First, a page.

Dabney Coleman, scene-stealing actor with memorable roles in Tootsie and 9 to 5 – obituary (2024)

Dabney Coleman, who has died aged 92, was a comic actor renowned for his portrayal of obnoxious authority figures, typified by two choice early 1980s roles that sealed his image in the popular imagination: the corporate chauvinist outmanoeuvred by Dolly Parton, Jane Fonda and Lily Tomlin in 9 to 5 (1980) and the sexist, bottom-spanking director in Tootsie (1982).

Tall, balding and moustachioed, Coleman became vulnerable to typecasting as an officious jerk – what fans called “the man you love to hate” – but he always insisted he had no problems taking on such villainy: “I’ve played good guys and nice guys, but the truth is I’d rather be nasty than nice. The bad guys are always better written and more fun to play.”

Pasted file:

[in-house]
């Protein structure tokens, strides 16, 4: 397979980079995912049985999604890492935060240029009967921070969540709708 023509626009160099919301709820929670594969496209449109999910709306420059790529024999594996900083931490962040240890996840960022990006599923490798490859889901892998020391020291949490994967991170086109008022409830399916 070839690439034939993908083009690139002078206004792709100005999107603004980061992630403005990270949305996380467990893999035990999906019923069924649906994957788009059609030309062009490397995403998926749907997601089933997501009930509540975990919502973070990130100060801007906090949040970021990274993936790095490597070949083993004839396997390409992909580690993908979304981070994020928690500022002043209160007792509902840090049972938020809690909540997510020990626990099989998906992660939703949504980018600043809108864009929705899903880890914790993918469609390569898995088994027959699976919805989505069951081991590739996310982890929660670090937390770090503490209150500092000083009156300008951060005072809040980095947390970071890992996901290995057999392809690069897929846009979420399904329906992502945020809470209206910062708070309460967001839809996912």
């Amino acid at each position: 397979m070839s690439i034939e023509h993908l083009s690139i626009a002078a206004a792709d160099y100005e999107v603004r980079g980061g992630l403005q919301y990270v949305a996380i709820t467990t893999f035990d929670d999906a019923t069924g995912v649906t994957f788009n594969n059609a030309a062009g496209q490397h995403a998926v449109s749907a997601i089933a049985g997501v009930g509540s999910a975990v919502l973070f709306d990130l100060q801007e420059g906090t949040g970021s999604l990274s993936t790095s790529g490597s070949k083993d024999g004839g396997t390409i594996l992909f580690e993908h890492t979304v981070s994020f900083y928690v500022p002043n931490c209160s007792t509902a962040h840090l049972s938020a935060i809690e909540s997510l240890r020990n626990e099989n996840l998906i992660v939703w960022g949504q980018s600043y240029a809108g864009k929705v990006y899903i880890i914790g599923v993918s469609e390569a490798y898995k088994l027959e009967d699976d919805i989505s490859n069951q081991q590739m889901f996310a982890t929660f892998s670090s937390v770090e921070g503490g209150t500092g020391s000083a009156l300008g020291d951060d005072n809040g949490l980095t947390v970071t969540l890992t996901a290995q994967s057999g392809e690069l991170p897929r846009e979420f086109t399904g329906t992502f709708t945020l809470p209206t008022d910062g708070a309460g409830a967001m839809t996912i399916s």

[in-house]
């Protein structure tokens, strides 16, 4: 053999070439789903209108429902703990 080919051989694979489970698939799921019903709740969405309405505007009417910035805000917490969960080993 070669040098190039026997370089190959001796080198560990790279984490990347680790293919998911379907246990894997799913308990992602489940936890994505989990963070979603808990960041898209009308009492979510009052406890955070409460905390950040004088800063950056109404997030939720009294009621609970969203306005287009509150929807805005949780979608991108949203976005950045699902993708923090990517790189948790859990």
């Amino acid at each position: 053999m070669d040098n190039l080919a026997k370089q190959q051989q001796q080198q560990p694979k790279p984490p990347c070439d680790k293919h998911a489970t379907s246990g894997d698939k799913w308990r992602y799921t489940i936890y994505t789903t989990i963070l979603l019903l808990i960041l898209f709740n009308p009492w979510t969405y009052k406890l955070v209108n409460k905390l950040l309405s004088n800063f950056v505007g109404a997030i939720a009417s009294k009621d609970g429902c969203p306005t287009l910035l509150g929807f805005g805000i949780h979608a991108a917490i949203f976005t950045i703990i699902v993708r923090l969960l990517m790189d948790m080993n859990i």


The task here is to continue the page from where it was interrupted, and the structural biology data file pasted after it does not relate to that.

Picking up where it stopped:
He had been working in film and television for two decades before 9 to 5 pushed him into the limelight with the role of Franklin Hart Jr, vice president of the fictional Consolidated Companies – and living embodiment of every egregiously well-connected wretch to have occupied a corner office. “You’re a sexist, egotistical, lying, hypocritical bigot,” Fonda’s Judy tells him, amid the turning of tables. “So I have a few faults,” Hart smarmily shrugs. “Who doesn’t?”

Dabney Coleman, scene-stealing actor with memorable roles in Tootsie and 9 to 5 – obituary (1)

Despite the fractious onscreen drama, the shoot was harmonious. Coleman’s abiding memory was of “how great all three of those girls were to me, because they were several steps up the ladder from where I was in my career. All of ’em were well-established… And here’s this guy coming off late-night TV. All three of them went out of their way to make me feel equal.”